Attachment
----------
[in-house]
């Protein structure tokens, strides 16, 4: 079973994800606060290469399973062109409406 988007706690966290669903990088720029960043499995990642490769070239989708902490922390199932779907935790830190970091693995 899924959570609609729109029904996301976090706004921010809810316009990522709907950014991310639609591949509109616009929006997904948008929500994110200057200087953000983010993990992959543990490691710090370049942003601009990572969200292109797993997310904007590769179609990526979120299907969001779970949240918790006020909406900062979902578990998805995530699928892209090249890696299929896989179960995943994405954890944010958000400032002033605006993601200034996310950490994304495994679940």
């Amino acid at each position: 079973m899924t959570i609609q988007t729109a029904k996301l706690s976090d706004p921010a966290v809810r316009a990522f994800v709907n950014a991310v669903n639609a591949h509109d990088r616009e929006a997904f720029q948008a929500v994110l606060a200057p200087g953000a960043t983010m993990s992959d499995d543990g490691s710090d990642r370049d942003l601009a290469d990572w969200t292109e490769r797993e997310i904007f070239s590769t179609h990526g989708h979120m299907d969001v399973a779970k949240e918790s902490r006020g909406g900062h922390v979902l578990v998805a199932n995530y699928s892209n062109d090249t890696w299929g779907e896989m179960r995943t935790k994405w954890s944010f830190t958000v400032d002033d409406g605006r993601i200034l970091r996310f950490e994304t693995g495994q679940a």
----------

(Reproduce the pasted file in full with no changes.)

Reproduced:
[in-house]
């Protein structure tokens, strides 16, 4: 079973994800606060290469399973062109409406 988007706690966290669903990088720029960043499995990642490769070239989708902490922390199932779907935790830190970091693995 899924959570609609729109029904996301976090706004921010809810316009990522709907950014991310639609591949509109616009929006997904948008929500994110200057200087953000983010993990992959543990490691710090370049942003601009990572969200292109797993997310904007590769179609990526979120299907969001779970949240918790006020909406900062979902578990998805995530699928892209090249890696299929896989179960995943994405954890944010958000400032002033605006993601200034996310950490994304495994679940």
């Amino acid at each position: 079973m899924t959570i609609q988007t729109a029904k996301l706690s976090d706004p921010a966290v809810r316009a990522f994800v709907n950014a991310v669903n639609a591949h509109d990088r616009e929006a997904f720029q948008a929500v994110l606060a200057p200087g953000a960043t983010m993990s992959d499995d543990g490691s710090d990642r370049d942003l601009a290469d990572w969200t292109e490769r797993e997310i904007f070239s590769t179609h990526g989708h979120m299907d969001v399973a779970k949240e918790s902490r006020g909406g900062h922390v979902l578990v998805a199932n995530y699928s892209n062109d090249t890696w299929g779907e896989m179960r995943t935790k994405w954890s944010f830190t958000v400032d002033d409406g605006r993601i200034l970091r996310f950490e994304t693995g495994q679940a």